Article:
Dose Comparisons

Individual effective doses from the natural background radiation are generally expected to range from 1.0 to 10 mSv/year; some national averages exceed 10 mSv/year [15,16]. The average for the Russian Federation is 3.35 mSv/year; the highest background among federal subjects is in the Altai Republic - 8.83 mSv/year [17]. The average individual whole body dose to 6 million inhabitants of the territories, recognized as contaminated by the Chernobyl fallout, received from 1986 through 2005, was ~9 mSv [18]. For comparison, according to assessments of data on solid cancers and leukemia among survivors of atomic explosions in Japan, there was a significant positive dose response correlation among all survivors who received <500 mSv but the statistical significance vanished if only doses <200 mSv were considered[19,20]. Doses <100 mGy at low rates may induce adaptive response against neoplastic transformation [21]. Annual average doses from natural radiation should be specified in papers where cohorts from different geographical regions are compared; otherwise doses among controls may turn out to be not significantly different from those in the “exposed” cohort e.g. in patients from Spain vs. those from Kiev [6,8]. The average annual individual dose from the background radiation in Spain is ~5 mSv [22,23]. According to an estimate, the mean whole-body individual dose to inhabitants of Kiev from all sources was ≤10 mSv in 1986, decreasing thereafter [1]. No dose estimates were given in the articles [4-10]; it is only written with a self-reference: “This observation also supports the prevailing suspicion [9] that in Ukraine the radiation contamination levels were similar within and beyond the officially-established 80-km extent of radiation contamination around Chernobyl [1]” [10]. The source [25], a Ministry report, has been unavailable.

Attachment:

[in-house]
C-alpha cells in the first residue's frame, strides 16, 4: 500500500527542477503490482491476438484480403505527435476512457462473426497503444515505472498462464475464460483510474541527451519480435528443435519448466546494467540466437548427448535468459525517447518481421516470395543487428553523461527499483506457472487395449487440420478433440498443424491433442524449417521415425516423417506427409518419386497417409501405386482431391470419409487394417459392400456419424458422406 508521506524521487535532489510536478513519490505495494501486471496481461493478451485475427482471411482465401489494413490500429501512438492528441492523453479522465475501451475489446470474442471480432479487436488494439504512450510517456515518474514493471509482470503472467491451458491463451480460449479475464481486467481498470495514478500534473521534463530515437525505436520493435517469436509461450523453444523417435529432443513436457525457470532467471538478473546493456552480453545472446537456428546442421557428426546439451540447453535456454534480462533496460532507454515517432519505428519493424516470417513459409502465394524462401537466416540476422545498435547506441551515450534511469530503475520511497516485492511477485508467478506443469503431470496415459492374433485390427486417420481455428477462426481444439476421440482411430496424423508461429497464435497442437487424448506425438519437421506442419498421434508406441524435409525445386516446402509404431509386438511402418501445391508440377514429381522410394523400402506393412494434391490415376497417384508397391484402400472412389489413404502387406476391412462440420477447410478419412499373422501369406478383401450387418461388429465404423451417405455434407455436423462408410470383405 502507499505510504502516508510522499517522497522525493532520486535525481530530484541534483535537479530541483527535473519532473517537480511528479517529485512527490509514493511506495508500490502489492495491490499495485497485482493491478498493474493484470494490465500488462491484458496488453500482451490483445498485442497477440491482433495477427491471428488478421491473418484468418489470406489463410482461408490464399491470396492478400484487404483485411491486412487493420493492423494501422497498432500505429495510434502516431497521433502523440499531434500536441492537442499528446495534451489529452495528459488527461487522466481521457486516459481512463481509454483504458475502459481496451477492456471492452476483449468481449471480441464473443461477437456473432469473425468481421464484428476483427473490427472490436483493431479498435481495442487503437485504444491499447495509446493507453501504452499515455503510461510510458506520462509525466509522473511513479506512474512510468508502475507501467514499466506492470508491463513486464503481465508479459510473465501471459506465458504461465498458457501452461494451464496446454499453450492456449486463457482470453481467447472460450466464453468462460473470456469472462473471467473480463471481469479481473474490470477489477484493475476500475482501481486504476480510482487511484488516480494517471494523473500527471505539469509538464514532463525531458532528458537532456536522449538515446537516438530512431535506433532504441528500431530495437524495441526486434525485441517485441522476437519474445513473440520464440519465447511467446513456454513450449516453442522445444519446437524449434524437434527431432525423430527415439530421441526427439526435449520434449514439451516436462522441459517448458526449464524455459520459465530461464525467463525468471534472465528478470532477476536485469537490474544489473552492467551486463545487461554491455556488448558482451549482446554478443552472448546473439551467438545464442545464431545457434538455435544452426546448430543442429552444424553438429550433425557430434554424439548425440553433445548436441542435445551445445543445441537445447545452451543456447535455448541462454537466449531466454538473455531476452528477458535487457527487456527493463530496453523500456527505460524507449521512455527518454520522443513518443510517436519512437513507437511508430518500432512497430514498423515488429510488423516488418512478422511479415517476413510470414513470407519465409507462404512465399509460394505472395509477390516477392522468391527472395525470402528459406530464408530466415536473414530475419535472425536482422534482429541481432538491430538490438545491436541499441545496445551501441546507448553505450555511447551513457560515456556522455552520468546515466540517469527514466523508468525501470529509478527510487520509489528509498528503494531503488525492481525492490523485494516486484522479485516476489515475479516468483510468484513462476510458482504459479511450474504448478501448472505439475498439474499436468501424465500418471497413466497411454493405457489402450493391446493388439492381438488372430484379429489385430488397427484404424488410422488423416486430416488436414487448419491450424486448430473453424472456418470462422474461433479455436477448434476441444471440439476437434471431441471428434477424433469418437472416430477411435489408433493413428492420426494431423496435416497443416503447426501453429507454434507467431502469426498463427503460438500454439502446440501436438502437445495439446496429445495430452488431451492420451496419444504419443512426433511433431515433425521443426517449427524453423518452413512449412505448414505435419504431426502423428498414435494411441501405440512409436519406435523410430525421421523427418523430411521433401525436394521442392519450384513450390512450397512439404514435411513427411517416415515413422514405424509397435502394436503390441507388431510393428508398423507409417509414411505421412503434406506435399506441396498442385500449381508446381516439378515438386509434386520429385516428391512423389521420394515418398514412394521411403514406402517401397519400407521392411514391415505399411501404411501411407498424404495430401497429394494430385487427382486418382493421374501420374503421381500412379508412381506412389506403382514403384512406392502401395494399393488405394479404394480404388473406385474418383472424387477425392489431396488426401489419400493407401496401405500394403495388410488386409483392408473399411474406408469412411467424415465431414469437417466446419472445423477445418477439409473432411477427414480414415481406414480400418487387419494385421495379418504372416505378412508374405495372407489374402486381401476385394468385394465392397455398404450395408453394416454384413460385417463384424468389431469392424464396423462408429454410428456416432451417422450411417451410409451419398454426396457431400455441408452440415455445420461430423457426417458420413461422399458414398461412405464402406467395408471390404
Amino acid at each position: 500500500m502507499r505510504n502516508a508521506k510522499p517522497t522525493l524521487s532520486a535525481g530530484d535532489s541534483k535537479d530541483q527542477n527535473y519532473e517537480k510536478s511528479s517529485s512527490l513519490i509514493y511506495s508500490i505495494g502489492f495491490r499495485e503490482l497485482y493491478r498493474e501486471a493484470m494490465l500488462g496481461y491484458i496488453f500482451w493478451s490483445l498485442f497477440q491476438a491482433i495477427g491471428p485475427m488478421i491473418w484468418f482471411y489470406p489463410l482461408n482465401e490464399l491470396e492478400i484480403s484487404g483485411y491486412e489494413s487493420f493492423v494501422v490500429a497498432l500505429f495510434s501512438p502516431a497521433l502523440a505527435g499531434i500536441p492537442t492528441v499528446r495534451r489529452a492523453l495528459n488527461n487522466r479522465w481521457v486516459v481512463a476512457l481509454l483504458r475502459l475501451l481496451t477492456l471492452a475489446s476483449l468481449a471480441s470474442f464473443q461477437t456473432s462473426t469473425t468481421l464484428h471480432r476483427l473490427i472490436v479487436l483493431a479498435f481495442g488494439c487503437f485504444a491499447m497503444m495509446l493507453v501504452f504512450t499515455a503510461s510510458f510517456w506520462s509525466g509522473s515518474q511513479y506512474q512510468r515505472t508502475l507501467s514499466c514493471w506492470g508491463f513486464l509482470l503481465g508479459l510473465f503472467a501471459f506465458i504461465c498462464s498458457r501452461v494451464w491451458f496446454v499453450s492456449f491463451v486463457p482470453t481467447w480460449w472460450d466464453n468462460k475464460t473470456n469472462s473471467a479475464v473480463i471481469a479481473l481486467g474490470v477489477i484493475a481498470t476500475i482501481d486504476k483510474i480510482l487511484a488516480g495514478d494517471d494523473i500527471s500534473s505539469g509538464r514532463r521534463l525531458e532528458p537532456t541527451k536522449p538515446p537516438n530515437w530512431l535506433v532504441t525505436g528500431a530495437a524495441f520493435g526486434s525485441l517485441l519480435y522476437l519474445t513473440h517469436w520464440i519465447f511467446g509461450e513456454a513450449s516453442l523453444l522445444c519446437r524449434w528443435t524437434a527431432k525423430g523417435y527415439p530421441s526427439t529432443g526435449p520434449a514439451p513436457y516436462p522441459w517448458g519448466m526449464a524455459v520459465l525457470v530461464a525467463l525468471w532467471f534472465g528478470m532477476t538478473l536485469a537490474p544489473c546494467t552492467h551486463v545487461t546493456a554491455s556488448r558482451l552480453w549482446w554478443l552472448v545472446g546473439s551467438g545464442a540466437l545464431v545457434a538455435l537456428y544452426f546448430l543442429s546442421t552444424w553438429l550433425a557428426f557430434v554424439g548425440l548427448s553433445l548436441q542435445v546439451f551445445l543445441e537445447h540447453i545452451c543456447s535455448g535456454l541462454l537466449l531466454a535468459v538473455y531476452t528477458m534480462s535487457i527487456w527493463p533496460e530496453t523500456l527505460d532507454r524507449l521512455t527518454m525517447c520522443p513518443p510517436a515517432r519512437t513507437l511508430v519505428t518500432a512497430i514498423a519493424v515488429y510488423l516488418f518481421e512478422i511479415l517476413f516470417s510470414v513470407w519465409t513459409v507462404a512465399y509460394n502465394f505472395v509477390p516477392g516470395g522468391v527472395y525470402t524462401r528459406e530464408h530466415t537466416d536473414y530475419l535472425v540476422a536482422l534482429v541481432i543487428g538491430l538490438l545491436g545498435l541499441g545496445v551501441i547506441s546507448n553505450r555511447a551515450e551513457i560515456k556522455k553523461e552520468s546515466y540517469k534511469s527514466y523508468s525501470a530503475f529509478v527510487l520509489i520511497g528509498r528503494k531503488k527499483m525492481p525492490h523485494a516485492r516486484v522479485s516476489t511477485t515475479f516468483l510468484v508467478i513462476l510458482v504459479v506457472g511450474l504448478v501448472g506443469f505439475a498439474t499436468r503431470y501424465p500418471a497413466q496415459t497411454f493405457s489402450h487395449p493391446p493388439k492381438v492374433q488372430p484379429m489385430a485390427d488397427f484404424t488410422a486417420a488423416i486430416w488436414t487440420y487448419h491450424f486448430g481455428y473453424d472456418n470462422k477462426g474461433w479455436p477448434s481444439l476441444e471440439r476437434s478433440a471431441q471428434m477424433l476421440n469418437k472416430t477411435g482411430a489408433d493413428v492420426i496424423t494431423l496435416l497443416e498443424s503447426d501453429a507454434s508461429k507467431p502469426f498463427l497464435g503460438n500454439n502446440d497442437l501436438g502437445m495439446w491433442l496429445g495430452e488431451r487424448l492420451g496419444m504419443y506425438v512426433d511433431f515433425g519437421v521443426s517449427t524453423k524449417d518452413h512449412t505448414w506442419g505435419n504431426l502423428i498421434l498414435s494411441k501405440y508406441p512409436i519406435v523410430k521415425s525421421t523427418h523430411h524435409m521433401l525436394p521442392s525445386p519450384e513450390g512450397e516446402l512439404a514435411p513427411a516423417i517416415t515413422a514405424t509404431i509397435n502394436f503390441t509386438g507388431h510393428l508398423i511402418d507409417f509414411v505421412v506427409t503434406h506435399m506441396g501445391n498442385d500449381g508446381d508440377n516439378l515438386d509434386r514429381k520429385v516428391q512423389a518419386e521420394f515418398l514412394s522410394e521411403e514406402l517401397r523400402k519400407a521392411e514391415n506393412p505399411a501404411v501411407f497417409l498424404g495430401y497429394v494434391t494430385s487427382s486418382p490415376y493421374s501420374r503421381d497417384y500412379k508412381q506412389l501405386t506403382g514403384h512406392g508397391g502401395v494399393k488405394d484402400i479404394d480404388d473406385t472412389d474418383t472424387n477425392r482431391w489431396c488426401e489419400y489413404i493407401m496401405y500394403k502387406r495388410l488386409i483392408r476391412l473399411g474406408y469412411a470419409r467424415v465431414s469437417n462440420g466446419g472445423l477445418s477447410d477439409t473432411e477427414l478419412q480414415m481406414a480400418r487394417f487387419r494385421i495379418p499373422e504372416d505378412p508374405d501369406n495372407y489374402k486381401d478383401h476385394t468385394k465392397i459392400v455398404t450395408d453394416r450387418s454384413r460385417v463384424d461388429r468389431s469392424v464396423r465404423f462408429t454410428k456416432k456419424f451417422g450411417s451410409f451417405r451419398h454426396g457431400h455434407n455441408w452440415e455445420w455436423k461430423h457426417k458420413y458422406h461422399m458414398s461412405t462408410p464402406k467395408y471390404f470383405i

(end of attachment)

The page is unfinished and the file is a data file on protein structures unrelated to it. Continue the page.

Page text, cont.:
Radiation Effects vs. Late Detection